Micro quiz ch 9

  1. What is a glycocalyx?
    • The glycocalyx is a sticky substance composed of polypeptides (diff between the ones in our cells and bacterial cells), polysaccharides (same in our cells and bacterial cells) or both.
    • It is produced in the cytoplasm and secreted to the outer part of the cell wall.
    • It provides a protective element against environmental stress.
  2. It can be used for nutrition.
  3. Bacteria can draw back in sugar for use of energy
  4. What makes the glycocalyx a slime layer/capsule?
    If loosely attached to the wall, it is called a slime layer.

    • If adhered tightly to the wall, it is called a capsule.
    • Both variations give an adherence capability to the organism.
    • Capsules and slime layers are more typical of graham positive
  5. Clinical significance of glycocalyx?
    • The slime layer form is associated with some forms of dental decay.
    • The capsule form:

    • - Inhibits phagocytosis
    • - Many organisms are not infectious without a capsule

    - Capsule genes can be transferred between organisms.
  6. How are fimbriae and pili alike?
    Both are involved in adherence.

    • Both appear as sticky projections which are shorter than flagella.
    • They are found on Gram-negative organisms.
    • Both are composed of pilin protein subunits.
  7. Conjugation Pili
    • Used for transfer to another cell, sometimes “sex” pilus, allows for sex between 2 bacteria. Bacteria can pick up plama, short pieces of DNA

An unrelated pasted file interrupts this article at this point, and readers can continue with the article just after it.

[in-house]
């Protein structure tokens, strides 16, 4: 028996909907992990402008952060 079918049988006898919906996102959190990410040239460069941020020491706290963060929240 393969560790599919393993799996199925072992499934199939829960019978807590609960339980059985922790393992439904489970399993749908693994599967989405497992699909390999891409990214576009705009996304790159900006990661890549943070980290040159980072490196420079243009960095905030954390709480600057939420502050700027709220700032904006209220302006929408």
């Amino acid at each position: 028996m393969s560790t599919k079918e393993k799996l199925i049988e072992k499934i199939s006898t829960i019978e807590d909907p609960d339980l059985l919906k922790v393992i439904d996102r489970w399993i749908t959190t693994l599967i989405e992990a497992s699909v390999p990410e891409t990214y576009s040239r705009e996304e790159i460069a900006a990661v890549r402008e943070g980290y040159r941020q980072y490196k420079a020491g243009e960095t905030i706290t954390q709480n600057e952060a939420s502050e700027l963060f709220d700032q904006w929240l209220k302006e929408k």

• Bacteria can produce pili,
    • find another bacteria to attach to it,
    • replicate DNA, transfer plasma DNA over to the next step, now new cell has the
    • DNA and that is the purpose of pili, to move DNA from one bacteria to the
    • next.
  8. Axial Filaments
    • Axial filaments are little modified flagella or endoflagella that wrap around
    • spirochete and allow for movement
    • The corkscrew motion gives the bacterium the ability to bore through tissue (staying in).
    • They allow organisms to get into the blood as well as other tissues (damage the host).
  9. What are flagella?
    • Flagella are used only for motility.
    • They are long structures that extend far beyond the cell wall and even beyond the glycocalyx.
    • They make it possible for bacteria to move from their point of origin to other places in the body.
    • Example: E. coli can move from the large intestine, where it is harmless, to the urinary tract, where it can cause serious infection.
    • Not used for attachment
  10. Flagella and their roters
    • Basically allows bacteria to swim, gives it a propeller
    • Flagella have a roter that is the moving force for the flagella
    • Being gram + or gram – will depend on outer region or basil body of the portion of the flagella.
    • The roter allows the flagella to rotate and 360 degrees.
  11. Monotrichous
    • Monotrichous – one flagellum located at the end of the cell
    • Amphitrichous – two flagella, one at each end of the cell
    • Lophotrichous – two or more flagella located at the same end of the cell
    • Peritrichous – flagella surround the entire cell.
  12. Flagella movement allows for
    • opportunistic infections
    • escape from host defense (defeat of host defense)
    • systemic infection ( can create just through movement)
  13. Flagella movement directions
    • Clockwise – bacteria tumbles and changes direction
    • Counterclockwise- bacteria runs in a single direction
  14. length and number flagella
    • - Sometimes pili will be longest and sometimes flagella will, on ave prob the same length
    • -Can be monotrichous and can also have a very high amount
  15. Length and number fimbriae
    • - Shortest
    • - Has the most, are everywhere, are there to coat the bacterial
  16. length and number pili
    • - sometimes pili will be longest and sometimes flagella, on ave prob the same length
    • -will have least amount
Card Set
Micro quiz ch 9
micro quiz ch 9